The application of 40Ar/39Ar geochronology to whole rocks and mineral separates from impact breccias have provided many constraints on the impact history of the Moon, but questions remain regarding the possible diachroneity of melt materials in Apollo, Luna, and lunar meteorite samples. Predicated on the notion that the in situ dating of impact melts in petrographic context may provide some of the answers, KVH and colleague Brad Jolliff of Washington Univeristy - St. Louis have launched projects that integrate petrologic and laser microprobe 40Ar/39Ar techniques. Most recently, postdoctoral researcher John Weirich and Ph.D. candidate Cameron Mercer have embarked on ArF excimer laser microprobe studies of Apollo 16 and 17 impactites.
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Developing Technologies and Techniques for Robot-Augmented Human Surface Science
In collaboration with Dave Akin (University of Maryland) and SESE colleague Sri Saripalli, our group is perform field simulations of planetary surface science investigations in relevant analogue environments in central and northern Arizona. Our aim is to test different robotics technologies and operations concepts to determine the efficacy and science productivity of each new concept. Using only trained field geologists as test subjects, surface geological exploration tasks are performed in shirtsleeves as a control, then again in a pressure suit or suit simulator for pure extravehicular performance, then with various forms of robotic assistance, and finally in a fully telerobotic mode. In this way, each operational concept can be directly compared to the other viable field science modalities to determine which produces the best science return as a function of time, operator workload, and other metrics of interest.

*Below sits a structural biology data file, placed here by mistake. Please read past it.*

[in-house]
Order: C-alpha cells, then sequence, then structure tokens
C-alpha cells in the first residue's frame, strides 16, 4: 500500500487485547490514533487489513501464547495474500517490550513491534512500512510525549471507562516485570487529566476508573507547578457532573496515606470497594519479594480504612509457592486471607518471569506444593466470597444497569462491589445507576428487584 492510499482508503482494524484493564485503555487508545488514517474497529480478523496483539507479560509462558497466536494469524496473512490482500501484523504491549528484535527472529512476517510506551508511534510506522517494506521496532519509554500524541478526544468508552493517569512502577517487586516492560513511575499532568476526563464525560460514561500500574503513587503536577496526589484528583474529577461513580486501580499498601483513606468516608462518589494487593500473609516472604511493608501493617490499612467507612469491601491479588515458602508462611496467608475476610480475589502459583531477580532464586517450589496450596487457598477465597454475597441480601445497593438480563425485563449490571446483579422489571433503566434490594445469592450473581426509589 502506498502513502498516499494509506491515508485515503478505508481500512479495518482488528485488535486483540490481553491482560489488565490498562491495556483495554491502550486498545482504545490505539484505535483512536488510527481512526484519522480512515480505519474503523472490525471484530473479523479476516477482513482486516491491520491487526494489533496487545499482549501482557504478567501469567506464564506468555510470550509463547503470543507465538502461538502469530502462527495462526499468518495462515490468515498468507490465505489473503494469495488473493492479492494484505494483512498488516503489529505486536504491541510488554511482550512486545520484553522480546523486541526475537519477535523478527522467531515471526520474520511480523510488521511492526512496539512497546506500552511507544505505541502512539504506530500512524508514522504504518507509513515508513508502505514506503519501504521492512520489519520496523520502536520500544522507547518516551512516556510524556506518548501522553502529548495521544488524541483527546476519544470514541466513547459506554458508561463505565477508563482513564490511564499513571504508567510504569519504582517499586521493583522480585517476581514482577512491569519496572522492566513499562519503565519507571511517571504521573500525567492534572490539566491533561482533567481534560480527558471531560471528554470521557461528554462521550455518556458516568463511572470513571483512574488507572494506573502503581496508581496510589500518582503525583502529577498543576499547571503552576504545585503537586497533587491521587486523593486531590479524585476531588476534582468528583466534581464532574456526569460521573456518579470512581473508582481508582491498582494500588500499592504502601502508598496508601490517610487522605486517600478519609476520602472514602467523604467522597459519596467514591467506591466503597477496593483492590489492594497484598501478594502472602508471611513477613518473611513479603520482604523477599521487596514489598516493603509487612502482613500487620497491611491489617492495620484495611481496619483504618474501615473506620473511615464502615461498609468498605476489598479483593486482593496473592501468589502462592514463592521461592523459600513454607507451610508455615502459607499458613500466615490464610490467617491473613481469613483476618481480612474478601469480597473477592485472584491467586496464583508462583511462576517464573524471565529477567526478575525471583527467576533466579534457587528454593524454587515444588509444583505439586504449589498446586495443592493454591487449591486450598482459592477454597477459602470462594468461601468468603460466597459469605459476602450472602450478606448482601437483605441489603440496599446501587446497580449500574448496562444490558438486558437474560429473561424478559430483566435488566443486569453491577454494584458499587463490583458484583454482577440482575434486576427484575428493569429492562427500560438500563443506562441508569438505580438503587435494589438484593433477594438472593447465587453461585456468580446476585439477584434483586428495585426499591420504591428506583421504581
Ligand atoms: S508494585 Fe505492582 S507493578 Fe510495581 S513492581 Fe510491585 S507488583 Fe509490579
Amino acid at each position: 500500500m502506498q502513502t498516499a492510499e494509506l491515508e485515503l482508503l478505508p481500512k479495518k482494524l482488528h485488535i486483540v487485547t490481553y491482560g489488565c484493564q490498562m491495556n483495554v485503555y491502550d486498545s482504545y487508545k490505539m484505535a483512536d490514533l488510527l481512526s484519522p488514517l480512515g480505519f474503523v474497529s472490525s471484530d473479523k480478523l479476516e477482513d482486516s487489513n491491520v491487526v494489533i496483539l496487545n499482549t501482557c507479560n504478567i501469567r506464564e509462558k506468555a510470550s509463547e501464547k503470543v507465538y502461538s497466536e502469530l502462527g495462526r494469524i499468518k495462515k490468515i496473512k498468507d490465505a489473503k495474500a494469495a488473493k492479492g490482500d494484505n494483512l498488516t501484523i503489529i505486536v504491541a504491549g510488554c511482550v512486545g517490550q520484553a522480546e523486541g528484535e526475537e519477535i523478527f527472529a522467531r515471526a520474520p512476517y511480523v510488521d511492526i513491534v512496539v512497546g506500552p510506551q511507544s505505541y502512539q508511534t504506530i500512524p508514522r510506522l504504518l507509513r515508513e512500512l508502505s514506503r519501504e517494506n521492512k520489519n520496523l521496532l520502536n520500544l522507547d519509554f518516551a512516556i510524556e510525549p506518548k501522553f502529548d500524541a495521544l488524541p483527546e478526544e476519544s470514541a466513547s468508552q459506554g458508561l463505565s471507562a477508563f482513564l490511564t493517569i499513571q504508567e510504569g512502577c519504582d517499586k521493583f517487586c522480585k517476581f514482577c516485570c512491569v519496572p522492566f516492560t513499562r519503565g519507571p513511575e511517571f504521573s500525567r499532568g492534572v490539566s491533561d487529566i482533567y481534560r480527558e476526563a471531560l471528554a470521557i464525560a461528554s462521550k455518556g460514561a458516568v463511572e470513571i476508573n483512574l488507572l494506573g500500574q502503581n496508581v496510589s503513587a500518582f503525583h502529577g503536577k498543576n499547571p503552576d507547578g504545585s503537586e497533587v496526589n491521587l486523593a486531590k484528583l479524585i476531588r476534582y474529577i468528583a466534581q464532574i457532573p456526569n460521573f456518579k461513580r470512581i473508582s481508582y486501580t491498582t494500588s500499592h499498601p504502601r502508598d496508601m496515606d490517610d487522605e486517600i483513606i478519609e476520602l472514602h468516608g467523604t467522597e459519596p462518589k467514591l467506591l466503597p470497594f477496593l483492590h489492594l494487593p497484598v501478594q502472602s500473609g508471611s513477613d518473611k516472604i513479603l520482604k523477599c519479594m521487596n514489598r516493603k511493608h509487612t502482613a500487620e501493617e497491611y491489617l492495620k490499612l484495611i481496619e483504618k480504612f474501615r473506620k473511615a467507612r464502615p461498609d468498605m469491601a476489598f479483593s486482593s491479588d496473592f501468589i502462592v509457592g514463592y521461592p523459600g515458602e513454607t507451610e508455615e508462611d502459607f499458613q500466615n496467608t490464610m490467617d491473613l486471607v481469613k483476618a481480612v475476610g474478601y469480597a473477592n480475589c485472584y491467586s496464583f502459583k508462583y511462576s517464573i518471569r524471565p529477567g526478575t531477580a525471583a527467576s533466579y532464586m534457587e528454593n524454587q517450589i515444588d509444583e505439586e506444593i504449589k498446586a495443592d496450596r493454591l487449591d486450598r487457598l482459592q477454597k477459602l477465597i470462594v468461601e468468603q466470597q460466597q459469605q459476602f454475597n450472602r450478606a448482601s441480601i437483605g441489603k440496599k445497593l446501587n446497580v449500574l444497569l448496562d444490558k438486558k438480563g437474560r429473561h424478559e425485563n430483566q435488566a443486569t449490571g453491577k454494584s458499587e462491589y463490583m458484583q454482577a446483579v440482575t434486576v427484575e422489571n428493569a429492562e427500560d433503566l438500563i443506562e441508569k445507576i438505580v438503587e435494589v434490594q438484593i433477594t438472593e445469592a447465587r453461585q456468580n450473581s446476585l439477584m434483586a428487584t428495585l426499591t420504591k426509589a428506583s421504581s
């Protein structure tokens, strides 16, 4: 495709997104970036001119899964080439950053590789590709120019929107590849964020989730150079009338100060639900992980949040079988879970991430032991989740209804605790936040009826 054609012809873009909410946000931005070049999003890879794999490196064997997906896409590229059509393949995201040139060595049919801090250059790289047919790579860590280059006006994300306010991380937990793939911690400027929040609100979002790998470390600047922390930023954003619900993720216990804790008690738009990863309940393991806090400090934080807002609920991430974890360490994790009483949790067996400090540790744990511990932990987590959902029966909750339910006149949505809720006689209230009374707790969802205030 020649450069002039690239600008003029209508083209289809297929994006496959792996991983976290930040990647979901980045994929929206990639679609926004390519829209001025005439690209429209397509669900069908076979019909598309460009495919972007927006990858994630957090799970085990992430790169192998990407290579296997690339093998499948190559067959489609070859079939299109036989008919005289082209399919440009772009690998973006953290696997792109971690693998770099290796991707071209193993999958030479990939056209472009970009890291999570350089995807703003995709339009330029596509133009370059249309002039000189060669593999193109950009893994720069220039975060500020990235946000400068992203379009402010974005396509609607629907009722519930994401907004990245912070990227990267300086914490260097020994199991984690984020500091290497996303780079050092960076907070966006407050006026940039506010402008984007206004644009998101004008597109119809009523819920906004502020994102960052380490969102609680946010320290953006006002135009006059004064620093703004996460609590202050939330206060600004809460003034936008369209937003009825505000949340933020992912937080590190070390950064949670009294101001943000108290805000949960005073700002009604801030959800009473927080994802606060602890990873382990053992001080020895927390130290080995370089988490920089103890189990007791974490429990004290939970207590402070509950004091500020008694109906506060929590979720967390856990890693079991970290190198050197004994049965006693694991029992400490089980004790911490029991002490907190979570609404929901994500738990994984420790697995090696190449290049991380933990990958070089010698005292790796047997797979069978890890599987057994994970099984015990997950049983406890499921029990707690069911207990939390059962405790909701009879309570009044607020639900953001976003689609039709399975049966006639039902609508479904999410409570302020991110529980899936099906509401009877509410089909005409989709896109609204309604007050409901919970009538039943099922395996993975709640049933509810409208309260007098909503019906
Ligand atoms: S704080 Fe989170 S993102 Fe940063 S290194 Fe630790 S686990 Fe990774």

Akin, D. L., Saripalli, S., Di Capua, M., Davis, K., Hodges, K., and Young, K., 2011, Field analogue simulations investigating EVA/Robotic collaboraitons in lunar exploraiton: 41st International Conference on Environmental Systems, Paper AIAA 2011-5115.
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Robotic Precursor and Follow-Up Mission Simulations
In collaboration with the Intelligent Robotics Group at NASA's Ames Research Center (led by Terry Fong) and others, we have participated in a variety of tests of the capabilities of the K10 robot (pictured here, at Haughton crater) to provide important science information in anticipation of human exploration missions and to perform surveys after human exploration teams have moved on.

Fong, T., Bualat, M., Deans, M. C., Adams, B., Allan, M., Altobelli, M., Bouyssounouse, X., Cohen, T., Flückiger, L., Garber, J., Palmer, E., Heggy, E., Helper, M., Hodges, K., V., Hurtado, J. M., Jurgens, F., Kennedy, T., Kobayashi, L., Landis, R., Lee, P., Lee, S. Y., Lees, D., Lum, J., Lundy, M., Shin, T., Milam, T., Pacis, E., Park, E., Pedersen, L., Schreckenghost, D., Smith, T., To, V., Utz, H., Wheeler, D., and Young, K., 2010, Robotic Follow-up for Human Exploration, Proceedings of AIAA Space 2010, Paper AIAA 2010-8605: Anaheim, CA, p. 1-24.